The Dark Arts
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This article was featured in the Fall/Winter 17/18 issue of InStudio Magazine.
At a time when Canada was still developing its identity within the landscape of contemporary photography, Walter Phillips Gallery at Banff Centre for Arts and Creativity made a historic purchase.
Together with curators Hubert Hohn and Lorne Falk, the Gallery chose seven Canadian photographers for an exhibition called The Banff Purchase, which later became part of the Gallery's permanent collection. These seven photographers — Robert Bourdeau, Charles Gagnon, Tom Gibson, David McMillan, Nina Raginsky, Orest Semchishen, and, arguably the most recognizable, Lynne Cohen — were actively redefining the era's discourse on contemporary photography. From Banff, the 120 photographs in the exhibition, including Cohen's unmistakeable large-format still life works of found sterile environments, toured prominent museums and galleries across the country. The result? A recognizable Canadian aesthetic in contemporary photography began to take shape.
Inspired by the 1979 exhibition, Kristy Trinier, former Director of Visual, Digital and Media Arts at Banff Centre, continued the conversation on contemporary photography through a new residency called The Dark Arts. I was given the opportunity to discuss the project and the residency with both Trinier and Vikky Alexander, Canadian photographer and lead faculty for The Dark Arts.
Travis Cole: Considering The Banff Purchase and its influence on The Dark Arts, is there a focus on the return to old-form photography?
Kristy Trinier: Definitely. The Dark Arts is closely linked to a history of old form photography In 1978-79, Banff Centre had master classes in photography, and the Centre’s professional photography facilities made the project possible. The photographers and artists participating in The Dark Arts will have access to the same facilities – eight darkrooms, a print-finishing area, and a lighting studio – as well as the digital photography labs and equipment. Banff Centre has one of the last colour processing studios in the province, and country, for that matter, for printing large-scale colour prints. The residency will invite artists to work within the contemporary context of photography, but they can practice in analogue or digital, whichever they prefer.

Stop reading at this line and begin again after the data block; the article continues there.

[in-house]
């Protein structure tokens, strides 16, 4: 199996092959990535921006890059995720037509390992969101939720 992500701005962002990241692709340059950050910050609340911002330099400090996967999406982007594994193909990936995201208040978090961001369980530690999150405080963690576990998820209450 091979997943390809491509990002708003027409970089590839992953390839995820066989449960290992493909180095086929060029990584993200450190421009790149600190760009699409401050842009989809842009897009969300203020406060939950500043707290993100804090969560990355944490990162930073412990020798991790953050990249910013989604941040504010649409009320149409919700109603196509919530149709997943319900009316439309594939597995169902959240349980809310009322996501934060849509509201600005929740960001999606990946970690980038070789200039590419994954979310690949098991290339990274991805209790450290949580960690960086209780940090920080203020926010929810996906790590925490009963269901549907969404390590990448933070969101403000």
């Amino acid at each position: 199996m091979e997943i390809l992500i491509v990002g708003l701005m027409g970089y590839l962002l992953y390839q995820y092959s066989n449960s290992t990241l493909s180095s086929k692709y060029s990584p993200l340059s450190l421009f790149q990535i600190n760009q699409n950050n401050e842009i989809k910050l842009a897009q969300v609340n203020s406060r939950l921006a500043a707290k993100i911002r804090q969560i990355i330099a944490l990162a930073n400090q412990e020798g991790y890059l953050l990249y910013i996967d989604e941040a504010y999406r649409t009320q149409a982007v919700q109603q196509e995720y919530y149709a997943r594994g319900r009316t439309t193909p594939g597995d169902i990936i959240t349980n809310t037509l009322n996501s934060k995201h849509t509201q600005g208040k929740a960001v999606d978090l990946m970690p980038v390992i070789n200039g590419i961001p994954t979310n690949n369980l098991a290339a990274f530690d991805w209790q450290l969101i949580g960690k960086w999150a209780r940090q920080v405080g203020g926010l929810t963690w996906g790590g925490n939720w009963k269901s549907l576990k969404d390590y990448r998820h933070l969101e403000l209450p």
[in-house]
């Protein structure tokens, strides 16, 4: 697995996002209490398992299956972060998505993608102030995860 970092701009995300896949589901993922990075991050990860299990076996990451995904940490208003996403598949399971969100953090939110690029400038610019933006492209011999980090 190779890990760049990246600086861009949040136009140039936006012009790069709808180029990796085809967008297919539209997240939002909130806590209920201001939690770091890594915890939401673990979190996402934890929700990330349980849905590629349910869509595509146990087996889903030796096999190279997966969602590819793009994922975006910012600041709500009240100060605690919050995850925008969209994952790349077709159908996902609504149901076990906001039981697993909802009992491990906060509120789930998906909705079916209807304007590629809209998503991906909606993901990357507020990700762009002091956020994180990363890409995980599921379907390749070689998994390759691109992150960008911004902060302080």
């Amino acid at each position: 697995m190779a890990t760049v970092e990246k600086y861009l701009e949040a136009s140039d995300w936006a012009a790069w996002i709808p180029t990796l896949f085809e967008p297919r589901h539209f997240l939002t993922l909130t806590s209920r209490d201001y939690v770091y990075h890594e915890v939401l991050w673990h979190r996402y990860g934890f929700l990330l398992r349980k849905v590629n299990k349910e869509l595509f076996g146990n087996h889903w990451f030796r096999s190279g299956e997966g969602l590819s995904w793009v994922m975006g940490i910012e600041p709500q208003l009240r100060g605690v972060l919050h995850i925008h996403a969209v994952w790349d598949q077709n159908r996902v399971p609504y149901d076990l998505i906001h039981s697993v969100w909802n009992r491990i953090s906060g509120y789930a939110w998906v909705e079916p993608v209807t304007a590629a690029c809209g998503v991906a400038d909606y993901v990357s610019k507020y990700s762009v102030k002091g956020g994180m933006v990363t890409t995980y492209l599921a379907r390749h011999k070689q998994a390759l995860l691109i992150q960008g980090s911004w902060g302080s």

Did you consider history when choosing faculty?
KT: Yes, there are three incredible lead faculty for The Dark Arts: Vikky Alexander, Torbjørn Rødland, and Jan-Erik Lundström, each with distinct, yet linked, practices. Vikky Alexander’s work, in my mind, links to the legacy of Lynne Cohen, especially in her early work photographing the mirrored arcade spaces of West Edmonton Mall. Torbjørn Rødland’s work links to David McMillan’s images from The Banff Purchase. The photographs of both artists utilize contradictory compositions arrested in tension to present an unresolved narrative. As a critic and art historian specializing in contemporary photography, Swedish curator Jan-Erik Lundström has worked with both Alexander and Rødland. The backgrounds and expertise of each photographer and photographic curator will ensure a very generative conversation on contemporary photography.